There’s nothing quite like unboxing a new smartphone for the first time. Removing the lid and seeing the pristine device inside the box fills you with a sense of excitement; this little computer contains the sum of human knowledge, and it’s all accessible right from the palm of your hand. Of course, with such a vast and incomprehensible quantity of information and choice available to you, it can be difficult to know where to even begin. Here are the 10 best apps to download for a new smartphone.
If you want to put your finger on the pulse of the general population, then TikTok is where you need to go. It’s the premier social media app right now; while it still doesn’t quite match the monthly active users of Facebook, it’s climbing rapidly, and we foresee even bigger success in its future. When you’re established on TikTok and ready to start building a following, you can use sites like SocialFollowersFree to boost your profile and get even more eyes on the videos you’re making!
Personal finance can be a tricky and difficult thing to manage, and that’s where Emma comes in. It makes managing your finances, from building a budget through to checking on your investments, an absolute breeze. There are, of course, plenty of personal finance management apps out there, but we think Emma is the best of the bunch thanks to its clean user interface, range of options, and great free plan. Don’t go anywhere without Emma in your pocket.
Any one of the number of streaming apps available can be placed here instead of Netflix if you’re not feeling the content it’s offering. Some say that watching movies or TV show content on your smartphone is a bad idea, and while we’d always recommend that you watch Netflix on the biggest screen available, sometimes your phone is your only option. The Netflix app is easy to use, comes with a huge amount of content (provided you have a subscription), and is compatible with a massive variety of devices.
What’s the first thing many people do when they unbox their smartphones? Test out the camera, of course. Once you’ve taken the photo, though, what do you do with it then? Upload it to Instagram? Show it to your friends? Why not edit it and have some fun with it first? Adobe Photoshop Express is a great mobile photo editor that allows you to add all kinds of fun extras to your photos. It comes with many of the tools from the Photoshop desktop app, so if you’re already au fait with that, Express is easy to use.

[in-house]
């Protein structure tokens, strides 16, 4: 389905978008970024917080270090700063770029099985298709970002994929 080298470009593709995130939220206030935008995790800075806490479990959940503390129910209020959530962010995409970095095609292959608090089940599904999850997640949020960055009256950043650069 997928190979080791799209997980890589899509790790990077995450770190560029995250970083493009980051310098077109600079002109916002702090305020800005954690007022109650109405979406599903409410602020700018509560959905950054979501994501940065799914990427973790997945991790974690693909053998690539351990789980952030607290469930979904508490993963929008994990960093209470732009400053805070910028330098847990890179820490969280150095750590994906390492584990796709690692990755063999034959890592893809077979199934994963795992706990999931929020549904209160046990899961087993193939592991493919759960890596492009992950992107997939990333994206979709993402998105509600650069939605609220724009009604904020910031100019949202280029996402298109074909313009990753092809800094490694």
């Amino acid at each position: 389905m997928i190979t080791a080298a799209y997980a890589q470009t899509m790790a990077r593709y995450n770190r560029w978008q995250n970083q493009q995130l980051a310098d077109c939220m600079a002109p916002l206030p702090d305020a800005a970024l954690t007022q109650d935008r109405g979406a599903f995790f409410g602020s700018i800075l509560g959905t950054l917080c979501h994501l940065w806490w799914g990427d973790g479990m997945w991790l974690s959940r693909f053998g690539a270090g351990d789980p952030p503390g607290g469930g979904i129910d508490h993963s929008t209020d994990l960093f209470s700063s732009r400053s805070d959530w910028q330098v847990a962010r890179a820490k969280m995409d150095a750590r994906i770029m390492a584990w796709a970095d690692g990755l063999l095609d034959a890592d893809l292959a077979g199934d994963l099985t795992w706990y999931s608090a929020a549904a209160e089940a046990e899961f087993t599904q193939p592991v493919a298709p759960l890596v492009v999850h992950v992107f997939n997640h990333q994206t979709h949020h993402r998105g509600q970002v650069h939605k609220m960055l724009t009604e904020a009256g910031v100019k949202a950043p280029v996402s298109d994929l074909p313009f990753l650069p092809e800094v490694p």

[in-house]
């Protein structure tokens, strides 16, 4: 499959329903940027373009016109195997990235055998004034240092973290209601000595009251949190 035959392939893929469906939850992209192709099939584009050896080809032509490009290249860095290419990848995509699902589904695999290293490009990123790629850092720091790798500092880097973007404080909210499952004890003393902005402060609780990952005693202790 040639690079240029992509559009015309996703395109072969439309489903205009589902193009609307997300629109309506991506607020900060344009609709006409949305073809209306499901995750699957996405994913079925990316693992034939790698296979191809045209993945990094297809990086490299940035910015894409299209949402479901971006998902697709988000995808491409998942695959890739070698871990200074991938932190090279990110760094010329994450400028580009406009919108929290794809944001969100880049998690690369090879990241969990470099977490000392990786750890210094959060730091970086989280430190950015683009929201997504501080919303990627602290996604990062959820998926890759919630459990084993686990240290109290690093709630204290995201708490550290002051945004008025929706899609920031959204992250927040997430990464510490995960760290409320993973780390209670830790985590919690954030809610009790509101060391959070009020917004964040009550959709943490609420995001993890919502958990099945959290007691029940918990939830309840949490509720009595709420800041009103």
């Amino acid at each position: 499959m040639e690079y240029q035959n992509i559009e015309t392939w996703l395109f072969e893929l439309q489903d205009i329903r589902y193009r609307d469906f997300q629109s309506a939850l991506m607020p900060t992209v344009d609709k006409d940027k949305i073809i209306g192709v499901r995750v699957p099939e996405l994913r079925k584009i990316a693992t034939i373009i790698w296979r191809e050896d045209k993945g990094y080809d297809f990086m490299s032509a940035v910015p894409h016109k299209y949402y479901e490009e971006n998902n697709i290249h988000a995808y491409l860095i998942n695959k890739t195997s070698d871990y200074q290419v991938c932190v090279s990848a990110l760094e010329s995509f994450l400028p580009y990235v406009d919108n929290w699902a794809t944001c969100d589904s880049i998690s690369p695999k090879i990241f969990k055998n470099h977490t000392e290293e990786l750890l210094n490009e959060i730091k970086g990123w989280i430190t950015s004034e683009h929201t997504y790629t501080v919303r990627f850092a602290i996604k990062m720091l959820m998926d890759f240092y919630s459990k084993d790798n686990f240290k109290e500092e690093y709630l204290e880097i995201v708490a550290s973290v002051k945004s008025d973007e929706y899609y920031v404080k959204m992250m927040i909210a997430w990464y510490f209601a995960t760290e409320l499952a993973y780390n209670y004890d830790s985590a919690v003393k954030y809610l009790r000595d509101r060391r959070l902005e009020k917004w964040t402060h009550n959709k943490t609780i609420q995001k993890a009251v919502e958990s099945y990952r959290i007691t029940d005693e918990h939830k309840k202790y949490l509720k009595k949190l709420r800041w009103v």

There are many benefits to learning a second language. It helps to broaden your horizons, gives you more options when communicating with people, and it’s just plain fun to do. Duolingo might not be the most academically effective language learning tool, but it is freely available on Android and iOS, and it’s a good way to get started. You won’t necessarily achieve fluency through Duolingo, but for grasping the basics of a new language, it’s a great option.
Flipboard is a news app with a difference. Rather than just showing you headlines it thinks you’ll be interested in, Flipboard presents information in an attractive, stylish magazine format, so you can literally “flip” through stories. It learns the kinds of stories you like and tries to personalise content for you, too, so you shouldn’t see much that doesn’t interest you. With plenty of options available, Flipboard is the only app you need when it comes to news.
Password managers are becoming a trickier proposition by the day. Many of the old stalwarts are hiding behind paywalls or changing their functionality, but Bitwarden is a great, old-school password manager that’s completely open-source. You can download it for both Android and iOS, of course, and it can store all of your passwords, suggest new ones, and sync between devices, so you can use it on your desktop PC or laptop as well.
If you’ve used Reddit on desktop, then you’ll know just how much of a time sink this app can really be. The mobile app is, of course, no different; it contains all of the same discussions as the desktop version does, so whether you like browsing r/interesting or looking through the moral quandaries of r/gue (see what they did there?), Reddit should be a mainstay on your device. Just make sure you don’t start browsing it when you don’t have a significant chunk of free time available.
Let’s get one thing out of the way: WhatsApp has been mired in privacy and data concerns for a long time. If you’re worried about what’s happening to your user data and who’s getting their hands on it, you might want to avoid WhatsApp, but on the other hand, it’s difficult to do so when all of your friends and family are using it. For what it’s worth, WhatsApp has made noises about improving its privacy, and it’s an incredibly well-crafted app. Just use it at your own discretion.
10. Pocket Casts
If you’re using an iPhone, then your device will already come with a podcast app, but Pocket Casts is better. It lets you download, sort, and subscribe to new podcasts, and it’s got a beautiful layout that uses a grid format to clearly and legibly display the podcasts you’ve subscribed to. Some podcasts won’t be on here – you’ll need to download Spotify for that app’s exclusive content, for instance – but there’s a vast repository of great and absorbing shows on offer.